Witness implies €50,000 alleged Savisaar bribe meant for unrelated purpose
The latest hearing in alleged associates of Edgar Savisaar, standing as co-defendants in the long-running corruption trial involving the former Tallinn mayor, brought construction magnate Aivar Tuulberg to Harju County Court Tuesday. Tuulberg, who stands accused of offering bribes to Savisaar during his tenure as mayor, allegedly gave Savisaar €80,000, in two installments of €50,000 and €30,000. However, Tuulberg's defense has produced a witness who said Tuulberg gave him a sum of the same value, at around the same time in 2014 as the alleged backhander was paid, for use in an unrelated sailing event.
The witness at Tuesday's hearing, Mati Sepp, said that Tuulberg had provided him with €50,000, cash, for a sailing competition which the two men were involved in, BNS reports.
According to the Harju County Court statement of charges, Tuulberg approached Savisaar over the tender for the Kultuurikatel Creative Hub in central Tallinn, in late 2014.
Tuulberg allegedly wanted to eliminate a competiing bid, to the benefit of his own company, Rand & Tullberg AS.
The alleged backhander was aimed at removing Antifire Tuleohutuslahendused OÜ and OÜ Tafrix from the race, to give OÜ Astlanda Ehitus as well as Rand & Tullberg the contract.
Two payments were allegedly made from Tuulberg to Savisaar, one of €50,000 and one of €30,000, according to the Harju court's statement of charges.
Witness says Tuulberg did pay €50,000 cash in late 2014, but for sailing activities
Mati Sepp said that he has been an acquaintance of Tuulberg for over 15 years, adding the pair share an active interest in sailing. Sepp said that he did not know Edgar Savisaar, however.
"Tuulberg and I have ... participated in sailing championships. In 2014, Aivar took part in one of my training camps and we also participated in competitions," Sepp said, according to BNS.
Enumerating costs of running yachts to be between €50,000 and €500,000 per annum, in addition to the initial outlay in buying or renting a boat (€100,000-€500,000, Sepp said), the 2014 competition saw Tuulberg as captain and Sepp team manager and helmsman, with the two men sharing competition expenses, including logistics, between them, on the basis of the ability to pay.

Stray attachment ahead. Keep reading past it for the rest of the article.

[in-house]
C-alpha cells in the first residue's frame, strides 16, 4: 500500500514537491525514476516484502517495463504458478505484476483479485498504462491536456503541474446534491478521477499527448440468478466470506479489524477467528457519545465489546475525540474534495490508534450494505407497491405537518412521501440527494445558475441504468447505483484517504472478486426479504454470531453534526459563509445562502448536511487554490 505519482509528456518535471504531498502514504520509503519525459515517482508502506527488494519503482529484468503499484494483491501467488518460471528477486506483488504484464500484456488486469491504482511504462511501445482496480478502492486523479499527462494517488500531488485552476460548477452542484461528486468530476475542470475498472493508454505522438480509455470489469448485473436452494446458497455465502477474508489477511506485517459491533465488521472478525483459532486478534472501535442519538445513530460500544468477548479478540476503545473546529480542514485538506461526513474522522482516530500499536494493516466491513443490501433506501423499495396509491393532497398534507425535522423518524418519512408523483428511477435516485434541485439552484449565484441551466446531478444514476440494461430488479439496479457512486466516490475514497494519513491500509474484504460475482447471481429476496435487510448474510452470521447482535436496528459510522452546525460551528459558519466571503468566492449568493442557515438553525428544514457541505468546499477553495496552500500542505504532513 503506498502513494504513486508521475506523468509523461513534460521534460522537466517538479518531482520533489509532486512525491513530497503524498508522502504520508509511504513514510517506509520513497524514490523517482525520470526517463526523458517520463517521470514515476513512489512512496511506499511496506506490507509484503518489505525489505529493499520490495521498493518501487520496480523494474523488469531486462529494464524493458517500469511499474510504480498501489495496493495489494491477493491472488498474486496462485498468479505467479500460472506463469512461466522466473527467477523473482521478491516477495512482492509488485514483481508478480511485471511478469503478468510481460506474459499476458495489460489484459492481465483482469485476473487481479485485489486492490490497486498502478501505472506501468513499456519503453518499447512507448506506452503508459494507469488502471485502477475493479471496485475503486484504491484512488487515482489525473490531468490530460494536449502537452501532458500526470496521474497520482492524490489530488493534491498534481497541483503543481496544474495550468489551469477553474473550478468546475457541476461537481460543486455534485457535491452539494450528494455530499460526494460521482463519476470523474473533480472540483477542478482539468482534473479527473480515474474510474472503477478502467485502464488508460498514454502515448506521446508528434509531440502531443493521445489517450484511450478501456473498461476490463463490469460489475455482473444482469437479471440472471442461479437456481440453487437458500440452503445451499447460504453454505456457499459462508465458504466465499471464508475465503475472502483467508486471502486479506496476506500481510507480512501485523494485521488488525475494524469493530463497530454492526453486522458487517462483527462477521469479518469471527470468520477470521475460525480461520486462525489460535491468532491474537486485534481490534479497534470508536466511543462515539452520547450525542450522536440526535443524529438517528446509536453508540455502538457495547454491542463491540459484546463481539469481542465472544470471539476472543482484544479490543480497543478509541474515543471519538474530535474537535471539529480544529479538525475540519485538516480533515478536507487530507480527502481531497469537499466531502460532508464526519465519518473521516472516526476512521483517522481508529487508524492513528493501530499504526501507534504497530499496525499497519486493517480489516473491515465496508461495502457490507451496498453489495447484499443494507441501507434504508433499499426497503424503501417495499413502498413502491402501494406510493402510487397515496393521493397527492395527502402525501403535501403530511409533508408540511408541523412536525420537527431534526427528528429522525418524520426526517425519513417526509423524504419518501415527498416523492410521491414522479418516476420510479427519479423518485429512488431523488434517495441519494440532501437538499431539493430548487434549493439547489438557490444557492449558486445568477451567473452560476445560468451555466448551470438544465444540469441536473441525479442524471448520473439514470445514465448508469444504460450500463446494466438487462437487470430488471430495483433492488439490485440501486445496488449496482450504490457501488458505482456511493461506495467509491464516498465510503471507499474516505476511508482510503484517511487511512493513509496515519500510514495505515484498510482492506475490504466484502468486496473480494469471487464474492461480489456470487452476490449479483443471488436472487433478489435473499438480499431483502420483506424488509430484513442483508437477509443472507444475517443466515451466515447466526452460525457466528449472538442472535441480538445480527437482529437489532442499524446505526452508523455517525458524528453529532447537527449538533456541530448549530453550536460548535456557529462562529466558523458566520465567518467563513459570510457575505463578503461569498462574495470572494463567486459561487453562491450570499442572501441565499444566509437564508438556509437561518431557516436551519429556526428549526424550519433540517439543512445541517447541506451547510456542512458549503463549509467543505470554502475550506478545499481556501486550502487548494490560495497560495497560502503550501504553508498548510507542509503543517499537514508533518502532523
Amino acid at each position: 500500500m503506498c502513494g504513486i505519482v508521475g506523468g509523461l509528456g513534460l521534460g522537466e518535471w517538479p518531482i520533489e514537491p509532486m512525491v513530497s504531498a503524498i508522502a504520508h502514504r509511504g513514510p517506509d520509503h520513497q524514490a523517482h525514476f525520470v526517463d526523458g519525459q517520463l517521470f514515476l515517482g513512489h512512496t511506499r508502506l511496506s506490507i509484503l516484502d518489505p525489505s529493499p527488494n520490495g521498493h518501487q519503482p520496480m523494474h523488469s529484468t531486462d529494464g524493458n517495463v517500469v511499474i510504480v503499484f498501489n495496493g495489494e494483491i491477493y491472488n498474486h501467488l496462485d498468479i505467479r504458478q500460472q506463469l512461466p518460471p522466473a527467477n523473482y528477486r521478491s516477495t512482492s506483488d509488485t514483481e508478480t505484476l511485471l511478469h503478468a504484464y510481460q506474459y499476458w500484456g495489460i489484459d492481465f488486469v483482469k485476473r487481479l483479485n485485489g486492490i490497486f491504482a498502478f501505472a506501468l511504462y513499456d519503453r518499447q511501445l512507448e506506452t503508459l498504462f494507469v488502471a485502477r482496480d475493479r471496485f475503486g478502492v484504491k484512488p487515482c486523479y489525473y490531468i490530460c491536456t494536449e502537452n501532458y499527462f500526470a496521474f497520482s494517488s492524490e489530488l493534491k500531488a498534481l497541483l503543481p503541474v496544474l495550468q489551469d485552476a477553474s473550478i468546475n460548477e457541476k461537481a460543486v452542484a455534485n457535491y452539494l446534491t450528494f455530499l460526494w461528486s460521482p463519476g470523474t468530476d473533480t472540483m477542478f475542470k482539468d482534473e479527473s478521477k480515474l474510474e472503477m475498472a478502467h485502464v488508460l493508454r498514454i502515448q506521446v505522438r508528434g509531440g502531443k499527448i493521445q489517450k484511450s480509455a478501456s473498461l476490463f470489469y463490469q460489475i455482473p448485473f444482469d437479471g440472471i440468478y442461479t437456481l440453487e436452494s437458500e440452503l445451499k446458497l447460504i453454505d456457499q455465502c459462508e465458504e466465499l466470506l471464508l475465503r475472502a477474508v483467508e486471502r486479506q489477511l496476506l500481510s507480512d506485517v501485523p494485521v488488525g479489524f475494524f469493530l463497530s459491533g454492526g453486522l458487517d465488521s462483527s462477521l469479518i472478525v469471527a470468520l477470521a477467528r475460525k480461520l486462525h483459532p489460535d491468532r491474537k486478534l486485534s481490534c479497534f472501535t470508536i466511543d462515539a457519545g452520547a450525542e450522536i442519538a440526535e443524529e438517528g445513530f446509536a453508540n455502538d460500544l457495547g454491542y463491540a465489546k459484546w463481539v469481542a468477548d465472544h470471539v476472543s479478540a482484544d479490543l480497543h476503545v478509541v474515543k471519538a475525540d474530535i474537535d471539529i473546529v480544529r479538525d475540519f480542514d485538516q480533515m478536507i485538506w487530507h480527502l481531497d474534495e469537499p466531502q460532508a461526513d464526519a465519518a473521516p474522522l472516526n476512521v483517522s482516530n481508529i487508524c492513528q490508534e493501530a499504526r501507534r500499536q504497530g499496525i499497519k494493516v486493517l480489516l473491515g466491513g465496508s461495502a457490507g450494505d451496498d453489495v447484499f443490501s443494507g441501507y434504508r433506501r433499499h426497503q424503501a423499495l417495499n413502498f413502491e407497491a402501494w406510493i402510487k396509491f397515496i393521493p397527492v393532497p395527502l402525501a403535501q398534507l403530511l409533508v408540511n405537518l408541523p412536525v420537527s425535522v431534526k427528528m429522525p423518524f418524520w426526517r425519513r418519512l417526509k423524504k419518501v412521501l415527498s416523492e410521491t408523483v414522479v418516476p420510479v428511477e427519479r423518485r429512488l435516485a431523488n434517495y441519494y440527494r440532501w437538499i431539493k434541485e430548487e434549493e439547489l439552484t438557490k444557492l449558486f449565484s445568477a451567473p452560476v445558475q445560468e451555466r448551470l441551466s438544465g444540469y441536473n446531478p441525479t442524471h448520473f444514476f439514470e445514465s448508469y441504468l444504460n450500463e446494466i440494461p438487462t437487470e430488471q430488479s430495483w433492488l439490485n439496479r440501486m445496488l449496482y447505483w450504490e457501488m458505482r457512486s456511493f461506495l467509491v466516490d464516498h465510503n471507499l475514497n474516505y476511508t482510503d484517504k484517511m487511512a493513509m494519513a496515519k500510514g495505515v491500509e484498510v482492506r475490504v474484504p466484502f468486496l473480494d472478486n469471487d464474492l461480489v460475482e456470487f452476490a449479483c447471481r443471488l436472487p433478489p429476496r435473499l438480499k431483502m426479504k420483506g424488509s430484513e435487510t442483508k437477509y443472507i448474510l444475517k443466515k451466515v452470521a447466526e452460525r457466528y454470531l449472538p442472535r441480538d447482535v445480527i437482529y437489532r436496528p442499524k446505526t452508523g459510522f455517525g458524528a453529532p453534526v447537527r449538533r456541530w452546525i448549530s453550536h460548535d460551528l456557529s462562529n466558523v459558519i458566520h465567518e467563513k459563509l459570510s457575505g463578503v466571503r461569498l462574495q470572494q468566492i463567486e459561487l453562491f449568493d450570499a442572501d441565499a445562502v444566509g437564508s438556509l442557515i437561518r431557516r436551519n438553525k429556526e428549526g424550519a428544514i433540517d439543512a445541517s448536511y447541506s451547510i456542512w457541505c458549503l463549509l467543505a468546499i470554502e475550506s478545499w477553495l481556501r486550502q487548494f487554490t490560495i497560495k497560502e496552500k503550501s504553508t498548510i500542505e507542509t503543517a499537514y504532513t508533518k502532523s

Sepp added that all dealings were in cash, which he said was the norm in yachting, and that Tuulberg had financed the initial stages of the competition project.
"At the end of 2014, Aivar paid €50,000 in cash, which covered half of the sum we needed. A lot of the expenses at the world championship are paid in cash, for instance, renting a yacht has to be paid for in cash to private owners as well as the deposit," Sepp said.
Sepp said he could not recall the exact where or when he had received the €50,000 cash from Tuulberg.
The removal of the Antifire/Tafrix Kultuurikatel bid allegedly started with Savisaar instructing head of Tallinn's enterprise department, and Kultuurikatel supervisory board chari, Kairi Vaher, which resulted in a directive from Vaino Sarnet, Kultuurikatel board chair, to eliminate Antifire and Tafrix, being submitted to the public procurement dispute settlement committee, effectively knocking them out of the race.
The Kultuurikatel contract was worth €3,146,664.15 plus VAT, BNS reports, and was concluded between it and Astlanda Ehitus/Rand & Tuulberg in December 2014.
Savisaar corruption trial Timeline
Several co-defendants in a notably complex case have already had their hearings, in some cases having their aspects to the case separated from the main hearings and coming to plea bargain agreements. The Centre Party itself has also been on trial as a legal entity. The following is a brief summary of the story so far.
Apr. 2007: Edgar Savisaar, Centre Party co-founder and former prime minister of Estonia elected Tallinn mayor, a little over two weeks before the "Bronze Soldier night" riots. His tenure is dogged with controversy even before the later allegations and trial, with charges of links to Russia, corruption, and differences of opinion on the handling of the Bronze Soldier night riots with the government of then-prime minister Andrus Ansip (Reform), all occuring, as well as various wars of words with then-president Toomas Hendrik Ilves.